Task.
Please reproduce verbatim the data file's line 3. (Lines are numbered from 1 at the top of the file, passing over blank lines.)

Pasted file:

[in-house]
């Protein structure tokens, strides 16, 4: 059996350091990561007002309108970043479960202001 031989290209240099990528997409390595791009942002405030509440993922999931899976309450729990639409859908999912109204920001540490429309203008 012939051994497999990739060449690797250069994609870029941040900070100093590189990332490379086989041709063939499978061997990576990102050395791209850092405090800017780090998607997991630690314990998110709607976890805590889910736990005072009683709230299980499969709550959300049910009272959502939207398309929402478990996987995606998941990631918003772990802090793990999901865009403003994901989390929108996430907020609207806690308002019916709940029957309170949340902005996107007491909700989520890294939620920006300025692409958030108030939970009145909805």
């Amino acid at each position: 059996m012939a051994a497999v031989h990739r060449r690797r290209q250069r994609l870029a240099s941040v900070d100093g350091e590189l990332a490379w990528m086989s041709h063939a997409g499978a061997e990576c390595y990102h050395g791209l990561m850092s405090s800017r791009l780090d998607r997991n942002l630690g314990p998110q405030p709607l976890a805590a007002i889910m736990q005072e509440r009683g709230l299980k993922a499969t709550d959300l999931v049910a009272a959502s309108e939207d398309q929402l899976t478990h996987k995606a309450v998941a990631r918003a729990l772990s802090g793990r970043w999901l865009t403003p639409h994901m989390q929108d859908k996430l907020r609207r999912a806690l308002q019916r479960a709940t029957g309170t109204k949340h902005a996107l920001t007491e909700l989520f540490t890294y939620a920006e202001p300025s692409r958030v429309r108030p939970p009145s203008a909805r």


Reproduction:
């Amino acid at each position: 059996m012939a051994a497999v031989h990739r060449r690797r290209q250069r994609l870029a240099s941040v900070d100093g350091e590189l990332a490379w990528m086989s041709h063939a997409g499978a061997e990576c390595y990102h050395g791209l990561m850092s405090s800017r791009l780090d998607r997991n942002l630690g314990p998110q405030p709607l976890a805590a007002i889910m736990q005072e509440r009683g709230l299980k993922a499969t709550d959300l999931v049910a009272a959502s309108e939207d398309q929402l899976t478990h996987k995606a309450v998941a990631r918003a729990l772990s802090g793990r970043w999901l865009t403003p639409h994901m989390q929108d859908k996430l907020r609207r999912a806690l308002q019916r479960a709940t029957g309170t109204k949340h902005a996107l920001t007491e909700l989520f540490t890294y939620a920006e202001p300025s692409r958030v429309r108030p939970p009145s203008a909805r």